Sinn Féin TD Brian Stanley has apologised to the Oireachtas for a Tweet linking the War of Independence with a Provisional IRA attack during the Troubles.
The Public Accounts Committee Chairman (PAC) said the Tweet was “insensitive” and fell below the standards of the Dáil.
He told the PAC that he did not aim to glorify violence with the Tweet but was trying to highlight the fact that a lot of suffering had followed the “disastrous decision to partition the country almost 100 years ago.”
“On Sunday, I apologised for any offence that I caused due to the insensitive nature of the tweet and I want to repeat that apology to you here today.
“I also want to apologise to all my colleagues for the position that I put you all in.
“My Tweet fell below the standards, not just the standard that we expect of each other but the standard that I expect for myself as a member of the Dáil and for that, I am genuinely sorry.”
Fine Gael TD Colm Burke said he accepted the apology but called on Deputy Stanley to make a full statement to the Dáil.
That call was echoed by his party colleague Jennifer Carroll McNeil who said the Tweet had hurt ‘survivors who are alive today.’
Social Democrats co-leader Catherine Murphy said the tweet had an impact outside the Republic and called for a fuller response from Deputy Stanley.
Fianna Fáil TD Paul McCauliffe said the apology should have been made to those who were impacted by the Tweet.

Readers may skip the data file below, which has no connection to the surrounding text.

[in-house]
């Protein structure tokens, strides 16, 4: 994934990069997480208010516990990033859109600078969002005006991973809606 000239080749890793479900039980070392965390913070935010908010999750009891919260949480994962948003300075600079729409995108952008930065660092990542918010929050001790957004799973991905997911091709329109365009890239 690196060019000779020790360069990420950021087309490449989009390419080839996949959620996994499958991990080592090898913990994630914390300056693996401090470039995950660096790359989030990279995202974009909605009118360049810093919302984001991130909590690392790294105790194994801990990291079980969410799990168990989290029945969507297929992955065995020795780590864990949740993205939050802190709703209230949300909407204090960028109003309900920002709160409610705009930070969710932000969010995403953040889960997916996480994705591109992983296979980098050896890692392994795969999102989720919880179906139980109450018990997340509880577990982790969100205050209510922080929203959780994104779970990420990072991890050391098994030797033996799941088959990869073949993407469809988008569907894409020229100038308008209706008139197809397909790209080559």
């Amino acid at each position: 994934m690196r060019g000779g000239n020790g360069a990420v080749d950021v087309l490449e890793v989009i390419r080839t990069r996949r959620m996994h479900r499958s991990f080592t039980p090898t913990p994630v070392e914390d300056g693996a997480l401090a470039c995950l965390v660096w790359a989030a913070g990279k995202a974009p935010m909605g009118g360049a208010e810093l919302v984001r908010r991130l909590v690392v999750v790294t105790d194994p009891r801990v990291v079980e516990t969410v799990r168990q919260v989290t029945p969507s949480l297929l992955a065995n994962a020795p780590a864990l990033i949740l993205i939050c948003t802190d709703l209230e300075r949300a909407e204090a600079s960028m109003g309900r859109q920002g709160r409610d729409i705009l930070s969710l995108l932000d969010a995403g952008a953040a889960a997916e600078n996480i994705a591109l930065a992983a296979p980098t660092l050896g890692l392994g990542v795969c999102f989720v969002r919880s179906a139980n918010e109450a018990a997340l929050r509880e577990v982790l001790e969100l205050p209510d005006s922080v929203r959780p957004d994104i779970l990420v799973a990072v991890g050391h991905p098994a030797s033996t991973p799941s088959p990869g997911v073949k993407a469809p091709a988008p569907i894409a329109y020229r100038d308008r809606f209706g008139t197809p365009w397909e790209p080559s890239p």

In his Tweet, which has now been deleted, Deputy Stanley said the 1920 Kilmichael Ambush in County Cork and the 1979 Warrenpoint Ambush in County Down were “two IRA operations that taught the elite of the British Army and establishment the cost of occupying Ireland.”
The Kilmichael Ambush, carried out a week after Bloody Sunday in 1920, saw the Irish Republican Army killing 17 members of The Auxiliaries in an ambush near the village of Kilmichael in County Cork.
The Warrenpoint Ambush saw the Provisional IRA setting off two roadside bombs at Narrow Water Castle in August 1979, killing 18 British soldiers and injuring more than 20 others.
One civilian was killed and one was injured.
“What I was attempting to do was highlight that, following the disastrous decision to partition the country almost 100 years ago in the wake of event such as Kilmichael, that we still had conflict that went on for a long time and a lot of suffering took place,” said Deputy Stanley.
“I deleted the Tweet and I apologise for posting it.
“As we work to advance reconciliation on our island, we need to be able to talk about the past in a way that is honest to each other and to our beliefs but also that does not deepen division or cause hurt.
“As an Irish Republican and as someone in a position of political leadership, I have to be more aware of my responsibility to do nothing that is disrespectful to others.”
He said he has actively supported initiatives to bring about peace on the island since the mid-1980s.